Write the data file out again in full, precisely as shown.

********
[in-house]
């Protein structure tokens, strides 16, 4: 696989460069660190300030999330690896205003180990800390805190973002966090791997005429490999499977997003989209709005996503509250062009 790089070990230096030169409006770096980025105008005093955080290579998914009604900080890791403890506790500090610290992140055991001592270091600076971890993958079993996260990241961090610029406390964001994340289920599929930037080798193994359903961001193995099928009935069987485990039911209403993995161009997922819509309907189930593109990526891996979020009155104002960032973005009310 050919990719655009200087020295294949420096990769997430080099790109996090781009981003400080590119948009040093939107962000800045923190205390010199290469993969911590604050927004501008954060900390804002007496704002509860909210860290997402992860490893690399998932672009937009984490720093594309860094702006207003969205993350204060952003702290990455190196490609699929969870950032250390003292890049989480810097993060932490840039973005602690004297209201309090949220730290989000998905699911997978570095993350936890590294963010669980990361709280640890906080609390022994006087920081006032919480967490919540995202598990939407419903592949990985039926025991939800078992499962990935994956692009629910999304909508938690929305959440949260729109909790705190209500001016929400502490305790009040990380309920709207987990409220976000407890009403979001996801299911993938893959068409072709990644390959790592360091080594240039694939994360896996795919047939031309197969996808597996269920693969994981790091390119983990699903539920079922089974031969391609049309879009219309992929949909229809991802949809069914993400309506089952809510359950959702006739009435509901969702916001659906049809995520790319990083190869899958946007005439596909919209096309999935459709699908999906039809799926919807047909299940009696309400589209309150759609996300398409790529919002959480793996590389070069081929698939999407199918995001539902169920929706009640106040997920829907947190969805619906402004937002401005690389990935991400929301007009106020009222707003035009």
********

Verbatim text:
[in-house]
């Protein structure tokens, strides 16, 4: 696989460069660190300030999330690896205003180990800390805190973002966090791997005429490999499977997003989209709005996503509250062009 790089070990230096030169409006770096980025105008005093955080290579998914009604900080890791403890506790500090610290992140055991001592270091600076971890993958079993996260990241961090610029406390964001994340289920599929930037080798193994359903961001193995099928009935069987485990039911209403993995161009997922819509309907189930593109990526891996979020009155104002960032973005009310 050919990719655009200087020295294949420096990769997430080099790109996090781009981003400080590119948009040093939107962000800045923190205390010199290469993969911590604050927004501008954060900390804002007496704002509860909210860290997402992860490893690399998932672009937009984490720093594309860094702006207003969205993350204060952003702290990455190196490609699929969870950032250390003292890049989480810097993060932490840039973005602690004297209201309090949220730290989000998905699911997978570095993350936890590294963010669980990361709280640890906080609390022994006087920081006032919480967490919540995202598990939407419903592949990985039926025991939800078992499962990935994956692009629910999304909508938690929305959440949260729109909790705190209500001016929400502490305790009040990380309920709207987990409220976000407890009403979001996801299911993938893959068409072709990644390959790592360091080594240039694939994360896996795919047939031309197969996808597996269920693969994981790091390119983990699903539920079922089974031969391609049309879009219309992929949909229809991802949809069914993400309506089952809510359950959702006739009435509901969702916001659906049809995520790319990083190869899958946007005439596909919209096309999935459709699908999906039809799926919807047909299940009696309400589209309150759609996300398409790529919002959480793996590389070069081929698939999407199918995001539902169920929706009640106040997920829907947190969805619906402004937002401005690389990935991400929301007009106020009222707003035009």